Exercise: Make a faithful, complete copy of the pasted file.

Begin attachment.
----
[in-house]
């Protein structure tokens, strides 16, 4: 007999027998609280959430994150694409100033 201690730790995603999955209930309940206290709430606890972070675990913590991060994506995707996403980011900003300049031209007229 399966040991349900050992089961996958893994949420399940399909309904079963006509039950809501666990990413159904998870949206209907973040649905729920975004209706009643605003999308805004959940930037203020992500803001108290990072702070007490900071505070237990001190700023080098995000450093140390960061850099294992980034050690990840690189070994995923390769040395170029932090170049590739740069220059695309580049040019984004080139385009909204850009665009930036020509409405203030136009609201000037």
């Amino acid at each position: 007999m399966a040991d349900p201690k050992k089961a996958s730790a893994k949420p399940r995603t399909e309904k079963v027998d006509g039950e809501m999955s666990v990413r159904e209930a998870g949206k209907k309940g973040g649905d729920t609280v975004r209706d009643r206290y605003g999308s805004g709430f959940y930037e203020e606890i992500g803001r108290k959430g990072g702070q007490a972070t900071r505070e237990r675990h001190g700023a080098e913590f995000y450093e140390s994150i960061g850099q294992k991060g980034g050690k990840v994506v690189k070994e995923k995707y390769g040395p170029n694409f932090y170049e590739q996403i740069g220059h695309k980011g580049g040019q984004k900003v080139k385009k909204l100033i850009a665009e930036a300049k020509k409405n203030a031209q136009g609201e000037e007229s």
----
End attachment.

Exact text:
[in-house]
């Protein structure tokens, strides 16, 4: 007999027998609280959430994150694409100033 201690730790995603999955209930309940206290709430606890972070675990913590991060994506995707996403980011900003300049031209007229 399966040991349900050992089961996958893994949420399940399909309904079963006509039950809501666990990413159904998870949206209907973040649905729920975004209706009643605003999308805004959940930037203020992500803001108290990072702070007490900071505070237990001190700023080098995000450093140390960061850099294992980034050690990840690189070994995923390769040395170029932090170049590739740069220059695309580049040019984004080139385009909204850009665009930036020509409405203030136009609201000037």
């Amino acid at each position: 007999m399966a040991d349900p201690k050992k089961a996958s730790a893994k949420p399940r995603t399909e309904k079963v027998d006509g039950e809501m999955s666990v990413r159904e209930a998870g949206k209907k309940g973040g649905d729920t609280v975004r209706d009643r206290y605003g999308s805004g709430f959940y930037e203020e606890i992500g803001r108290k959430g990072g702070q007490a972070t900071r505070e237990r675990h001190g700023a080098e913590f995000y450093e140390s994150i960061g850099q294992k991060g980034g050690k990840v994506v690189k070994e995923k995707y390769g040395p170029n694409f932090y170049e590739q996403i740069g220059h695309k980011g580049g040019q984004k900003v080139k385009k909204l100033i850009a665009e930036a300049k020509k409405n203030a031209q136009g609201e000037e007229s």